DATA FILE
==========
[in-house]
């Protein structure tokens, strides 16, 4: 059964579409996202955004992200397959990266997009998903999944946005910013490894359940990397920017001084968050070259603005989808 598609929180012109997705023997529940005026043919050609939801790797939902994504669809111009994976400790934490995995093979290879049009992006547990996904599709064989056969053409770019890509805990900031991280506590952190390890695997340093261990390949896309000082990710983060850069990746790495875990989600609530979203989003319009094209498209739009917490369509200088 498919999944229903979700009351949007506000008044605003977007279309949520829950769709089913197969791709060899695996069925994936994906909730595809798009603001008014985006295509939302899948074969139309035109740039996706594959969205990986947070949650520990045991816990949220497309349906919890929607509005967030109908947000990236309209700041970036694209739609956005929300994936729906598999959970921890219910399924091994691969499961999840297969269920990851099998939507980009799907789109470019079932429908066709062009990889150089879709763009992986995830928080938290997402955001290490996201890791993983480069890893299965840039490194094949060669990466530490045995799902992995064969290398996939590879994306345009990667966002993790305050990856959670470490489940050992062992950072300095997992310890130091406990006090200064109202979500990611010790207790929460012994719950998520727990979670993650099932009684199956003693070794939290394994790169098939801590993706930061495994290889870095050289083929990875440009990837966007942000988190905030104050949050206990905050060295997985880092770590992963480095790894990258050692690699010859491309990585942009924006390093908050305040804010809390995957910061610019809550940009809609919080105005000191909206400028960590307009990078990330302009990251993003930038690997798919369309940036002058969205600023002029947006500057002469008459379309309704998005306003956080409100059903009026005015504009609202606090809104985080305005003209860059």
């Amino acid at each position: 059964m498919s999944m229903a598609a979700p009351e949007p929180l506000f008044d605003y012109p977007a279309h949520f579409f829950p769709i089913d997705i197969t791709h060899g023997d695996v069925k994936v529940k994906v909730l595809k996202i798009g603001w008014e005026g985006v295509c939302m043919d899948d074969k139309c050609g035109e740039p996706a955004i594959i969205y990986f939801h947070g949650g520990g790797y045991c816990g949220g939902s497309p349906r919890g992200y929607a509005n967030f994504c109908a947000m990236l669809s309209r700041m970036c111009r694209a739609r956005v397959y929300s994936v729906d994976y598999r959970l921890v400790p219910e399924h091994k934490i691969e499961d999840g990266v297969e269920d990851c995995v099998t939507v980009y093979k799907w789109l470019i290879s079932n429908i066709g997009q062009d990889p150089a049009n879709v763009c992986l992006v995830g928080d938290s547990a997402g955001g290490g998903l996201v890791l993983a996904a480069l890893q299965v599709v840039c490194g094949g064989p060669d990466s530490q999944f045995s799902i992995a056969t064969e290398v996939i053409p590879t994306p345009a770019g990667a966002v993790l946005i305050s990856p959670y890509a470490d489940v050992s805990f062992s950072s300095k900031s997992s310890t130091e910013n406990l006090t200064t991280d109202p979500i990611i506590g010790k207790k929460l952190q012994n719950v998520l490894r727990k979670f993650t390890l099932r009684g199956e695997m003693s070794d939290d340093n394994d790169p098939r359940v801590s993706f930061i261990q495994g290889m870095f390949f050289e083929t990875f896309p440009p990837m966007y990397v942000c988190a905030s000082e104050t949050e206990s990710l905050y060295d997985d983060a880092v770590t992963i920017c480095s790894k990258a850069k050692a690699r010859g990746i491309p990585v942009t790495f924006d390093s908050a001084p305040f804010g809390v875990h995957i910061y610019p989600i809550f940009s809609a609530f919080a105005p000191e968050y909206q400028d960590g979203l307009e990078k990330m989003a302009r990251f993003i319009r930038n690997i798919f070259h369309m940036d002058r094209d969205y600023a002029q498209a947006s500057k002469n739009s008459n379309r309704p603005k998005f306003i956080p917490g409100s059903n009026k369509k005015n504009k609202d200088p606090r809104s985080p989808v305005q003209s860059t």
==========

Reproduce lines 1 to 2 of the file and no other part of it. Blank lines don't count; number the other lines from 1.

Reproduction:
[in-house]
């Protein structure tokens, strides 16, 4: 059964579409996202955004992200397959990266997009998903999944946005910013490894359940990397920017001084968050070259603005989808 598609929180012109997705023997529940005026043919050609939801790797939902994504669809111009994976400790934490995995093979290879049009992006547990996904599709064989056969053409770019890509805990900031991280506590952190390890695997340093261990390949896309000082990710983060850069990746790495875990989600609530979203989003319009094209498209739009917490369509200088 498919999944229903979700009351949007506000008044605003977007279309949520829950769709089913197969791709060899695996069925994936994906909730595809798009603001008014985006295509939302899948074969139309035109740039996706594959969205990986947070949650520990045991816990949220497309349906919890929607509005967030109908947000990236309209700041970036694209739609956005929300994936729906598999959970921890219910399924091994691969499961999840297969269920990851099998939507980009799907789109470019079932429908066709062009990889150089879709763009992986995830928080938290997402955001290490996201890791993983480069890893299965840039490194094949060669990466530490045995799902992995064969290398996939590879994306345009990667966002993790305050990856959670470490489940050992062992950072300095997992310890130091406990006090200064109202979500990611010790207790929460012994719950998520727990979670993650099932009684199956003693070794939290394994790169098939801590993706930061495994290889870095050289083929990875440009990837966007942000988190905030104050949050206990905050060295997985880092770590992963480095790894990258050692690699010859491309990585942009924006390093908050305040804010809390995957910061610019809550940009809609919080105005000191909206400028960590307009990078990330302009990251993003930038690997798919369309940036002058969205600023002029947006500057002469008459379309309704998005306003956080409100059903009026005015504009609202606090809104985080305005003209860059």